So, how do you get to an optimal brand strategy? It’s actually quite complicated, and it takes a lot of iterations to get to an optimal brand strategy. And it’s a combination of good primary research and strategic vision. So, it’s research combined with what you in your heart of hearts want for your brand strategically. You need both of those elements to create a great strategy. And typically, we rely heavily on qualitative research techniques, from ethnography to depth interviews to focus groups, and online forums, techniques that allow us to really understand the deeper motivations and perceptions in a product category and how people feel and think about brands.
So, this type of research is essential to help us build strategy concepts, or positioning concepts; and then, it’s test and retest, and test and retest until we get to an optimal strategy. And that’s part of it. And then, the other part of it is what do we want that brand to become long-term? So, we’ve got to meld those two things together–what the research is telling us, and what your vision is telling you about the future–and those two things have to meld and harmonize.
And it’s really important to do this strategy research because if you know your strategy is right, then you can stick with it through thick and thin, you can invest money in it, knowing that it’s gonna pay off in the long-term. Many great strategies have been abandoned before they ever have time to work. So, it’s so important to know that your strategy is right, so you can commit to it and invest the advertising dollars to make it come true long-term.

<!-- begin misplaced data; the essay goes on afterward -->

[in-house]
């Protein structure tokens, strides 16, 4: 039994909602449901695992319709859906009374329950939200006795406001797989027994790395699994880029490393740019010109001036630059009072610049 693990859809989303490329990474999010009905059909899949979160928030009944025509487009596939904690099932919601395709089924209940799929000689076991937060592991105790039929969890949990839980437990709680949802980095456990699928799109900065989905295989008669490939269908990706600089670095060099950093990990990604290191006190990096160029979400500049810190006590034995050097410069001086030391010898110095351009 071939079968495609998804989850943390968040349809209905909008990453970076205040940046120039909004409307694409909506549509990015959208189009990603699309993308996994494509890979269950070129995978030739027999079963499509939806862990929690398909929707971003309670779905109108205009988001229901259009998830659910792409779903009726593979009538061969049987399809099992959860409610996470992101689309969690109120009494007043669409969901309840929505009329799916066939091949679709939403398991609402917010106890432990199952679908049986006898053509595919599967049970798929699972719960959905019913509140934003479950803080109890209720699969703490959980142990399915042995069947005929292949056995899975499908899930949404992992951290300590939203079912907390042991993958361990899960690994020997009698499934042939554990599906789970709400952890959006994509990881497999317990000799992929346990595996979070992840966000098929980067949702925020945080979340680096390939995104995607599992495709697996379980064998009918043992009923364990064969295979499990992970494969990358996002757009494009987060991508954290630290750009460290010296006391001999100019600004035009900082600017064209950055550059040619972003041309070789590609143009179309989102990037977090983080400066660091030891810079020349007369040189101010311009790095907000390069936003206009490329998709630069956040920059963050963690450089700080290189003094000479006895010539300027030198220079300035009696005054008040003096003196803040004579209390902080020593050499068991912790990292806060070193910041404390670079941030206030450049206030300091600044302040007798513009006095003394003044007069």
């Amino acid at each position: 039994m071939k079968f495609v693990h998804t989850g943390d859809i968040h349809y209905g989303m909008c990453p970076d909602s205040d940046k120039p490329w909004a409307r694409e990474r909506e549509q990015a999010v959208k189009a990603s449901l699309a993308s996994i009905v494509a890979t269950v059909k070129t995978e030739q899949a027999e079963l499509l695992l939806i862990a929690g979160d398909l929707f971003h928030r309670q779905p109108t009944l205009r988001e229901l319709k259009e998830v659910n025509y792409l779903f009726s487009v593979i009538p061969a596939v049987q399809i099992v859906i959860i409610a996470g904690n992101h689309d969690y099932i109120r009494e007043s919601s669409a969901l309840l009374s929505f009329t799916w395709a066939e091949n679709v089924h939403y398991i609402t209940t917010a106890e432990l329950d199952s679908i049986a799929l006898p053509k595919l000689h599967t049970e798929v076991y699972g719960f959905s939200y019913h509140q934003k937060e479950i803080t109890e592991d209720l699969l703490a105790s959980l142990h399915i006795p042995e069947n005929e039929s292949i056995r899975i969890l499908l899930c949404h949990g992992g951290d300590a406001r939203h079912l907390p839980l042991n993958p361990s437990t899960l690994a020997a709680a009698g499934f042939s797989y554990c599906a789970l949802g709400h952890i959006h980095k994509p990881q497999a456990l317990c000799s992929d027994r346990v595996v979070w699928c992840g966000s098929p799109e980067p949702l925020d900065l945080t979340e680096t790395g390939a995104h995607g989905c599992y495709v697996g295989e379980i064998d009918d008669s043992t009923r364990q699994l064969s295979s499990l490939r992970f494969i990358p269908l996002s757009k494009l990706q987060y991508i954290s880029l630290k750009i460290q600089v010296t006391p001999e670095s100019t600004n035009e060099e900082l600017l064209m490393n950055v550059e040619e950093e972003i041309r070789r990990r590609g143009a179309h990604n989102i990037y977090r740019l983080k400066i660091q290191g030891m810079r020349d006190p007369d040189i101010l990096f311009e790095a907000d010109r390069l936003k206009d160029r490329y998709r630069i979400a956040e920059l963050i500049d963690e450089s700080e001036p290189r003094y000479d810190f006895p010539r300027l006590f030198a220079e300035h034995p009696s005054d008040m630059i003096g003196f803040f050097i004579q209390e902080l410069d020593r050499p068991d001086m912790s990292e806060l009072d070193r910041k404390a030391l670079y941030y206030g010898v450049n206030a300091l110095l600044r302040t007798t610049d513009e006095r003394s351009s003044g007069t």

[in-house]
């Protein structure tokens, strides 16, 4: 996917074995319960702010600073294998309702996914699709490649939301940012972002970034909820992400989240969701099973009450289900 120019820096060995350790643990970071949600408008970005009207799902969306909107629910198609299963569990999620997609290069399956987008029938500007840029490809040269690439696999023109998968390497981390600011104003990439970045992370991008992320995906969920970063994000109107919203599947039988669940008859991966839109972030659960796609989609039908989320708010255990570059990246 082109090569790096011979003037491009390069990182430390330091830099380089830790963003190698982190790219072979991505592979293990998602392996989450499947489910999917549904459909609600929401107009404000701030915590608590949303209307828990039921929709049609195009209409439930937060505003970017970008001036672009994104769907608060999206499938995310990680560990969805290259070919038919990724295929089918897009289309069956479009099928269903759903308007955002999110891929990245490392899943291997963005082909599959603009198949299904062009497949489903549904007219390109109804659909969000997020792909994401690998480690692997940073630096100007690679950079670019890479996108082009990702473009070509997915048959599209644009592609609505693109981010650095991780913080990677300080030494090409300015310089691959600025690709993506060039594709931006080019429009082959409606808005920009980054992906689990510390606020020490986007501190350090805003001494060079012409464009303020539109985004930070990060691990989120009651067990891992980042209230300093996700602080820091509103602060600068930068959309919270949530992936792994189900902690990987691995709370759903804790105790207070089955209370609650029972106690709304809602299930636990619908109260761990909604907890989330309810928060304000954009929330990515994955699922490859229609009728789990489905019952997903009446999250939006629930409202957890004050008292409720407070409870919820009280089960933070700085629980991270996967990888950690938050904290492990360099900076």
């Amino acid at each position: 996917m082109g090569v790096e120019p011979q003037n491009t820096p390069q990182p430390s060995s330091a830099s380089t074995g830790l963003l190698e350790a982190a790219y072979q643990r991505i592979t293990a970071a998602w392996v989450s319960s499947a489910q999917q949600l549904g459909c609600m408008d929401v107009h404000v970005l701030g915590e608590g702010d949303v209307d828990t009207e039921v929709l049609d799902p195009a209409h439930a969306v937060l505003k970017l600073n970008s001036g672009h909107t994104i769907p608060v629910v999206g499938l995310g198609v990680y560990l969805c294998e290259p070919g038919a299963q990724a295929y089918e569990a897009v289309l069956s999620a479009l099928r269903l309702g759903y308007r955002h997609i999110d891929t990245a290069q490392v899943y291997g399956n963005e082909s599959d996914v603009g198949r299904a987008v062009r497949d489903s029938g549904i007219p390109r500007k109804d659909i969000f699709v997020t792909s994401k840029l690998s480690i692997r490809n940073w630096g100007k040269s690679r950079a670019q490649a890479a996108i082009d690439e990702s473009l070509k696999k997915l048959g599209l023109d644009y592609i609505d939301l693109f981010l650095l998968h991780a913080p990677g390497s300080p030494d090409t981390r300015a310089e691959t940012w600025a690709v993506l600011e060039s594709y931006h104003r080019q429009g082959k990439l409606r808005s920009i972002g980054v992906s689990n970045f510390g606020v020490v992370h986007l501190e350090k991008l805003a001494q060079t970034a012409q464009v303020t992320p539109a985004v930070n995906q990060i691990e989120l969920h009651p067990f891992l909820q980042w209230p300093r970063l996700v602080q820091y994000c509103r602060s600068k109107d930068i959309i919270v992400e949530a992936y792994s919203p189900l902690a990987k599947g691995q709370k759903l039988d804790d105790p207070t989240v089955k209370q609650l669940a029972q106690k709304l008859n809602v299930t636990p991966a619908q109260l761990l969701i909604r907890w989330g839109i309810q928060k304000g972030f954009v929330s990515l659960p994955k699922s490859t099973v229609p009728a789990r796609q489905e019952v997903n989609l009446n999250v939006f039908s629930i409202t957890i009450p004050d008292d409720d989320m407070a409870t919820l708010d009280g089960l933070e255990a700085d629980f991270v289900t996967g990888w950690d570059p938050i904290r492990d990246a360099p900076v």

And one last set of thoughts about execution of a brand strategy: The details of execution can magnify and enrich the strategy. And I’m thinking now of the wonderful example, of over a hundred years old, of Morton Salt, when they developed a salt that didn’t cake up when it was raining and developed the slogan ‘When it rains it pours.’ But the way they executed that strategy with the picture of a young girl carrying an umbrella and rain, apparently carrying home a carton of salt that’s pouring‒and all of those elements were tied together‒but the confidence and the bounce in that little girl’s step and the way she was portrayed, and the energy and the confidence that she portrayed, magnified that whole strategy and pulled it all together. So, executional details, you know, research comes back in again to help us tweak and fine-tune and test and retest, so that we can harmonize all of these executional details to magnify the overall brand strategy.
And one final thought: if the brand strategy is right, and if it’s consistently pursued, and if the advertising investments are sufficient to break through, over the long-term that brand can become extremely valuable. In many companies the value of the brand’s they own, you know, it doesn’t show on the balance sheet, but very often the value of those brands is much greater than the paper value of the corporation itself. So, there’s a great prize in the long-term if brand strategy is right.
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If you would like more information on Strategy Research, or if you have any questions, or about the videos, please contact Jerry W. Thomas by emailing email@example.com or calling 1-817-640-6166.